Je bekijkt deze pagina in het Nederlands. Houd er rekening mee dat al onze lessen en communicatie in het Engels zijn.


27 augustus 2018

How to use Post-it Notes, Part 2

No such thing as too enthusiastic!

Design Sprint Day 1 — From Attention to Direction.

Happy Monday! Welcome back!

Let’s continue where we left off in (Part 1):

Picture this:

I’m in the shower on the first evening of Day 0.

The evening after three-quarters of a day, spent researching “the conditions of stress-based absence in the Dutch workforce.”

I scrub my back and lather soap over my left shoulder, while pondering…

”Of the 40% of the Dutch workforce struggling with stress-related health issues, how many are self-employed millennials?

Hm, I already know that 19.5% of that 40% are 25–35 years old, so that’s a start, but…”

Even before Day 1 and our two early conference call sessions, this was what my thoughts looked like.


But amazing, right?

Give your brain a problem- and it will work on a solution, especially while it’s physically occupied with routine, but mentally free to wander.
This is why flashes of inspiration come on the toilet, or in the shower.

I couldn’t stop myself from thinking about it all the time. And now, thanks to the Calls, Conversations and Post-its, it was worse.

Without giving my thinking some direction, I may have driven myself totally crazy.

So… Post-it’s are pretty amazing and you’re going slightly insane, what’s next?

More Post-its.

Hold on. Correction:

  • Whiteboards and Dry-wipe Markers.
  • Then, more Post-its.

Step 2: Figure out where the hell you’re going, what direction to take and who’s coming with you.

Big job, but why?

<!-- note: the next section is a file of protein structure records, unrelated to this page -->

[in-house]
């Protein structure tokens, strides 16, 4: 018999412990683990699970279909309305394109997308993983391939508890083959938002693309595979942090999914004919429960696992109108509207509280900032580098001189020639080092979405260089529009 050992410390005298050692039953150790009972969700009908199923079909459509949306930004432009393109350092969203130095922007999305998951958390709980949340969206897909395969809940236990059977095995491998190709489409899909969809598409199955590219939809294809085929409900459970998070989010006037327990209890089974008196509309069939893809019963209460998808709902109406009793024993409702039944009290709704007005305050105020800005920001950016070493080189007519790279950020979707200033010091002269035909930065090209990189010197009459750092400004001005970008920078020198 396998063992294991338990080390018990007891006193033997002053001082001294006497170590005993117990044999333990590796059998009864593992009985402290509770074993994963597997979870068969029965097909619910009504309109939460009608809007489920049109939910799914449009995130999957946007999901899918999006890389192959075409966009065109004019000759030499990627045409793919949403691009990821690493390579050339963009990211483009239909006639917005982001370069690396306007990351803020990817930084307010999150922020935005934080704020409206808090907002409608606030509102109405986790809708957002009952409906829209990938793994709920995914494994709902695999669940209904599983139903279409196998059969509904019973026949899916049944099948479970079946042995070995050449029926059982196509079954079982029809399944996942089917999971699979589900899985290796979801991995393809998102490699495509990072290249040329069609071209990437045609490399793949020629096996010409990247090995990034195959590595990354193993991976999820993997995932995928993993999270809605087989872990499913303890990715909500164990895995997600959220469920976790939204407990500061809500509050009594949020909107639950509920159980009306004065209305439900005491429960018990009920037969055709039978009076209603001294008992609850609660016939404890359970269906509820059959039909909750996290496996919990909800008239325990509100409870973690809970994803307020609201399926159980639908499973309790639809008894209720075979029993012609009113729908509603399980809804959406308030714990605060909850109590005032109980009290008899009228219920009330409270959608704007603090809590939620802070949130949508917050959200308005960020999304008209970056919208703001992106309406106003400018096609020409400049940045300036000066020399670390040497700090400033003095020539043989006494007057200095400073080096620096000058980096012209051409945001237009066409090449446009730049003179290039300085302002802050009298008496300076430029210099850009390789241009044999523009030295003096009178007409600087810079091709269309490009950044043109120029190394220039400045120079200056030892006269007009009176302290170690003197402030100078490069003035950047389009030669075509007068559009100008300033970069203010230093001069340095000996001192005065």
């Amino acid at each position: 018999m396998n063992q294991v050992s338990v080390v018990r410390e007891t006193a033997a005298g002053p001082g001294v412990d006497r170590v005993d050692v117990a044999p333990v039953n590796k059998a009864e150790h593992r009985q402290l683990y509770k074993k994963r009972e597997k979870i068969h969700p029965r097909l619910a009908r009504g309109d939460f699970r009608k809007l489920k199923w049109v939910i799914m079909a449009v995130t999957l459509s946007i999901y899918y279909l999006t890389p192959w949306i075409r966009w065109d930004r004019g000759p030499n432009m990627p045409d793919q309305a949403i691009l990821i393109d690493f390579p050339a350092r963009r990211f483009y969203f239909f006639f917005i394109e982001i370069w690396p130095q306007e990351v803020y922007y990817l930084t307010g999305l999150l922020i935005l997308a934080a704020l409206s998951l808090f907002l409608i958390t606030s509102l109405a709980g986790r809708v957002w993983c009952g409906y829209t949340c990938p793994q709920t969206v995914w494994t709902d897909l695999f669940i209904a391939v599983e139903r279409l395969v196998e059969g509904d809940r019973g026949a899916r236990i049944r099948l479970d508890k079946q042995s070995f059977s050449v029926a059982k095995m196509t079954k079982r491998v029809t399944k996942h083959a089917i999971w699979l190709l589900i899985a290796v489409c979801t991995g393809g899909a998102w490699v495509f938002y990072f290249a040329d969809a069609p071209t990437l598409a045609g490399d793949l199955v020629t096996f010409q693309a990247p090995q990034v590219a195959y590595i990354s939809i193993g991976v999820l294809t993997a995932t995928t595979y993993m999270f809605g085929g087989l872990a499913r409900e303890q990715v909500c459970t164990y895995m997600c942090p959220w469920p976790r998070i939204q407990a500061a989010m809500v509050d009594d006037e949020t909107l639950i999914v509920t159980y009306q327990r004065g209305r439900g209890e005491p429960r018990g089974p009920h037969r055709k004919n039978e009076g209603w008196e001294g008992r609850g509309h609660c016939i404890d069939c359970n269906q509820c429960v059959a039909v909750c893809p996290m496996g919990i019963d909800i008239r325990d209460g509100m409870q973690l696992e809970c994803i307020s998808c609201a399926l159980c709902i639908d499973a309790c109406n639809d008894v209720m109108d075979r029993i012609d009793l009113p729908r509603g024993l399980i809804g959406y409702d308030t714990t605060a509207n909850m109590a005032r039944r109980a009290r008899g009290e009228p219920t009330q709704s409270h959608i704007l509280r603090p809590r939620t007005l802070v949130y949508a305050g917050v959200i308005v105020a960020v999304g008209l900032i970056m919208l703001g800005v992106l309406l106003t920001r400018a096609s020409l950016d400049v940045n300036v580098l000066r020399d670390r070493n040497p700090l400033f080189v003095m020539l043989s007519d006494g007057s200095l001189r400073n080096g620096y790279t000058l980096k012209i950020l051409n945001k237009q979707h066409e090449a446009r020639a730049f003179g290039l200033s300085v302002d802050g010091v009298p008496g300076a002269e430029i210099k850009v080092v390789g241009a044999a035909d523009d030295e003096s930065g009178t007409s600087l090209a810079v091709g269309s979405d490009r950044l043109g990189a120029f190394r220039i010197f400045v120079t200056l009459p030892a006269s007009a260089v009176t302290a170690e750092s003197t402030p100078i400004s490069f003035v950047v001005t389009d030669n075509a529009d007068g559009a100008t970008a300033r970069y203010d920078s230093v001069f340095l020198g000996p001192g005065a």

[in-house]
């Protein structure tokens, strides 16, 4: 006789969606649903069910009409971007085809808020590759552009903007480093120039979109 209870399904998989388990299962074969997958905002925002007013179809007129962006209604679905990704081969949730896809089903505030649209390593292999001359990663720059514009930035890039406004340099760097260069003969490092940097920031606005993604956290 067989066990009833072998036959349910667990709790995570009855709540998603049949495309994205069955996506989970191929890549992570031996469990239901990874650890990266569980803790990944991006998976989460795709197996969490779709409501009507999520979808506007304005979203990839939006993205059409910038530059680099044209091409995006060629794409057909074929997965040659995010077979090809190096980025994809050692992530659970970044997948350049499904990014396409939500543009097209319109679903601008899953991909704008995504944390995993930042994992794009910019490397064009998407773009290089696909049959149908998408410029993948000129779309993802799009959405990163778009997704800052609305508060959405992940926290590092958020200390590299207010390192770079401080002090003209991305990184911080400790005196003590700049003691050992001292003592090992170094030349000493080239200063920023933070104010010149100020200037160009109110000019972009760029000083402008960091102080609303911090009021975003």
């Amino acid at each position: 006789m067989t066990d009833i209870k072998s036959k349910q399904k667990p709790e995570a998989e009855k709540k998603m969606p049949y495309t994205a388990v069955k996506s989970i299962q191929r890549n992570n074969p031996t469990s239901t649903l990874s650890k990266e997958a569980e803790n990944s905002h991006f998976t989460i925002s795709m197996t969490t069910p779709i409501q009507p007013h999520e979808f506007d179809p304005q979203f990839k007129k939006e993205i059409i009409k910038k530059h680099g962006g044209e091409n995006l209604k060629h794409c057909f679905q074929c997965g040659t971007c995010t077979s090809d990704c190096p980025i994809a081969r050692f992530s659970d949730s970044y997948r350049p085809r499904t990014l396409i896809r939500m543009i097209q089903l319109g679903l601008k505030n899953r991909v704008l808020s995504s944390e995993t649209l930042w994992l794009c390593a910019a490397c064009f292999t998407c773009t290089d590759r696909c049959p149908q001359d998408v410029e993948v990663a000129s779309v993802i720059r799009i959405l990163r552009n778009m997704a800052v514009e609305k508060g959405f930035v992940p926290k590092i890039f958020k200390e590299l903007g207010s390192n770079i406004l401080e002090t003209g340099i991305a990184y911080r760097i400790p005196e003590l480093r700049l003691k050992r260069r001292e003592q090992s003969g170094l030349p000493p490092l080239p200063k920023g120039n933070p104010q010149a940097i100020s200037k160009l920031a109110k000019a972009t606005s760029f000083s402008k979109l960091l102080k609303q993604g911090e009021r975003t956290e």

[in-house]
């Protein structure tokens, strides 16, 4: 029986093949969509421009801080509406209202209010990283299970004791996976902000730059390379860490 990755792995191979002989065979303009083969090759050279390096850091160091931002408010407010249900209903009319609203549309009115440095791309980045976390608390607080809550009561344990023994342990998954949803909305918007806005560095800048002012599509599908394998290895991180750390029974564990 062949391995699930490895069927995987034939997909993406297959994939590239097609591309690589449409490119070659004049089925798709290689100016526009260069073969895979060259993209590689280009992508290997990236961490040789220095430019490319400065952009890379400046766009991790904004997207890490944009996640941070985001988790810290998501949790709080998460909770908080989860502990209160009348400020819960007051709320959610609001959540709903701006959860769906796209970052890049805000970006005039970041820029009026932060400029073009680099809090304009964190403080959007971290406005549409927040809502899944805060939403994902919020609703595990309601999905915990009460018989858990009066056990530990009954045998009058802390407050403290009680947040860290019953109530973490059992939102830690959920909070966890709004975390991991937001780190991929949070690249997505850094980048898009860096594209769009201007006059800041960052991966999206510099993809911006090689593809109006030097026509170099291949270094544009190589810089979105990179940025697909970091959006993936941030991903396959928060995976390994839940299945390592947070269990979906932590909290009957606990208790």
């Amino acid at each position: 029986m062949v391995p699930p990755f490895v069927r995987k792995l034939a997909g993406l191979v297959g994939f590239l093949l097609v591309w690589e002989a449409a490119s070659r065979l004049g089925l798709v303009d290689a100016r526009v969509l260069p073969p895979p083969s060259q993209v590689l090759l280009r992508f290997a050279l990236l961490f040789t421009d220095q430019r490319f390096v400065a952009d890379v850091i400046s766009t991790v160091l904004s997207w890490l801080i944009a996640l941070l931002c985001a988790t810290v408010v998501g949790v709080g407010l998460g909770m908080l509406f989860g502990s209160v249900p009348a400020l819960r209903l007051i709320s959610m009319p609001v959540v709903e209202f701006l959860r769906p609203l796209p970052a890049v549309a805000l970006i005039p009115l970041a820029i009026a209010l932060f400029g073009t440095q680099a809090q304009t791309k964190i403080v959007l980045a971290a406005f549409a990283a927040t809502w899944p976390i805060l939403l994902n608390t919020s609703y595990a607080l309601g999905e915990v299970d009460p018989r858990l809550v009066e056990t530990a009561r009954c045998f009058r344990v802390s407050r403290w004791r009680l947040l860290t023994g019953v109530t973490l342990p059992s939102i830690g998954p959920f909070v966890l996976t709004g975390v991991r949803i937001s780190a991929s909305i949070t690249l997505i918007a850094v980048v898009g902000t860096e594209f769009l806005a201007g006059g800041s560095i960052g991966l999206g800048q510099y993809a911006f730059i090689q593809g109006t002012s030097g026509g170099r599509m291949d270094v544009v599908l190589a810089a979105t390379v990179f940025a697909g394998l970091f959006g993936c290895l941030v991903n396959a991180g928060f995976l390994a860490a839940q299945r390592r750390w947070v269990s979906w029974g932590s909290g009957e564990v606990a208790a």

Well, first let’s simplify this into design terms.

We’re at an anchor point.

That point is the sum of our research.

Everything we know about what we’re trying to solve, except the solution, is in this little starting point.

So… what’s the easiest way for us to give this anchor point, a direction?

That’s right. Add another point. An end point.

And then, by connecting these two points, we have a line. And a line always has a direction.

That’s why we call them vectors.

Uh… what the hell are you talking about?

Well, that first I needed a target. An end point. An end to the line. We all did.

So, Where are you going?

The first step is to set the Long Term Goal.

This is a snapshot of what your product is going to do, without defining how your product is going to look.

Our Goal is to… (do what?) in order to… (help how?) for… (who?)

We make this by carefully considering these four questions:

  • What are we trying to do?
  • Who are we trying to help?
  • What are they struggling with?
  • And how are we going to help them?

Careful though, there’s a delicate balance to setting your Long Term Goal, in equal parts both vague and defined.

We must be:

  • ’Vague’ enough to leave space for multiple solutions, and embrace multiple opportunities.
  • But ‘Defined’ enough to identify with our struggle, and expose the solutions inside those opportunities.